incident response

12 December 2018 at 1:34pm
With the GDPR having now been in force for more than six months, my talk at this week's EUNIS workshop looked at some of the less familiar corners of the GDPR map. In particular, since EUNIS provided an international audience, I was looking for opportunities to find common, or at least compatible, approaches across the international endeavours of education and research. Topics covered: What is a University? Network and Information Security; Research; Learning Analytics; Intelligent Campus; and Wellbeing.
19 November 2018 at 2:34pm
I've been asked a number of times whether GDPR affects the sharing of information between incident response teams. This slideset discusses how GDPR encourages sharing to improve security, and provides a rule of thumb for deciding when the benefit of sharing justifies the data protection risk.
12 November 2018 at 11:49am
At last week's Jisc Security Conference I presented a talk on how we've assessed a couple of Jisc services (our Security Operations Centre and Penetration Testing Service) from a data protection perspective. The results have reassured us that these services create benefits rather than risks for Jisc, its customers and members, and users of the Janet network. This post links together:
12 November 2018 at 10:41am
Incident Response Triage  – identifying, scoping and containing an incident
30 October 2018 at 3:44pm
These statistics only relate to information collated by Janet CSIRT and do not provide an accurate sample of security activity across the research and education sectors. The figures are frequently more closely correlated to the activity of CSIRT and our detection of events rather than their actual rates of incidence. For example: a successful investigation by researchers into a botnet will cause that month's malware figures to rise even though the malware may have been active in previous months.
30 October 2018 at 3:35pm
These statistics only relate to information collated by Janet CSIRT and do not provide an accurate sample of security activity across the research and education sectors. The figures are frequently more closely correlated to the activity of CSIRT and our detection of events rather than their actual rates of incidence. For example: a successful investigation by researchers into a botnet will cause that month's malware figures to rise even though the malware may have been active in previous months.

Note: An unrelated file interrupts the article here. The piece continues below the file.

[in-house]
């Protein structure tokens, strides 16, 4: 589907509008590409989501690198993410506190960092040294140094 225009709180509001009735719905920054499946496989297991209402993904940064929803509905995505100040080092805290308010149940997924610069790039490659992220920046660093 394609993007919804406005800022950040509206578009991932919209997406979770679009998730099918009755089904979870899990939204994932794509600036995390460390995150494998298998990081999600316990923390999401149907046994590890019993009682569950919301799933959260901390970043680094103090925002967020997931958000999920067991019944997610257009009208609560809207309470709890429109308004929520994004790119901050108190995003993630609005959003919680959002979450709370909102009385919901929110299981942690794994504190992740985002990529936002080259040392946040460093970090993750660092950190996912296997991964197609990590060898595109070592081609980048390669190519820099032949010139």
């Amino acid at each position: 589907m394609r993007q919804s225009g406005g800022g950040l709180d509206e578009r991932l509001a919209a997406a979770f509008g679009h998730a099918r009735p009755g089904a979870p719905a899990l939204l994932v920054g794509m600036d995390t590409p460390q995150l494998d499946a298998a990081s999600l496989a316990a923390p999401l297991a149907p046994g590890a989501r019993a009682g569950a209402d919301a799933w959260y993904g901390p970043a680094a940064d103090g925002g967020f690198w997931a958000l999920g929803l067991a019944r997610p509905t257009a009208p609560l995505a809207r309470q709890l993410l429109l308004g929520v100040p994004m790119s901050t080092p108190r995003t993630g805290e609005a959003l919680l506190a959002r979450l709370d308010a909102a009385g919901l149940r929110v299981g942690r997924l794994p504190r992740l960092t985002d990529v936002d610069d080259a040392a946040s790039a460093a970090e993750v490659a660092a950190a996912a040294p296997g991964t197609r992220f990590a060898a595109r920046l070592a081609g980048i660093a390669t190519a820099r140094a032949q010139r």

15 October 2018 at 1:48pm
These statistics only relate to information collated by Janet CSIRT and do not provide an accurate sample of security activity across the research and education sectors. The figures are frequently more closely correlated to the activity of CSIRT and our detection of events rather than their actual rates of incidence. For example: a successful investigation by researchers into a botnet will cause that month's malware figures to rise even though the malware may have been active in previous months.
15 October 2018 at 1:35pm
These statistics only relate to information collated by Janet CSIRT and do not provide an accurate sample of security activity across the research and education sectors. The figures are frequently more closely correlated to the activity of CSIRT and our detection of events rather than their actual rates of incidence. For example: a successful investigation by researchers into a botnet will cause that month's malware figures to rise even though the malware may have been active in previous months.
4 October 2018 at 1:20pm
Some good news from the draft ePrivacy Regulation.
3 August 2018 at 9:51am
Over recent months the GDPR has given extra weight to concerns - originally expressed by regulators fifteen years ago - about public access to information about individual registrants of DNS domains. This article considers the use of this WHOIS data by those handling information security incidents, and why this represents a benefit, rather than a risk, to the objectives of data protection law.
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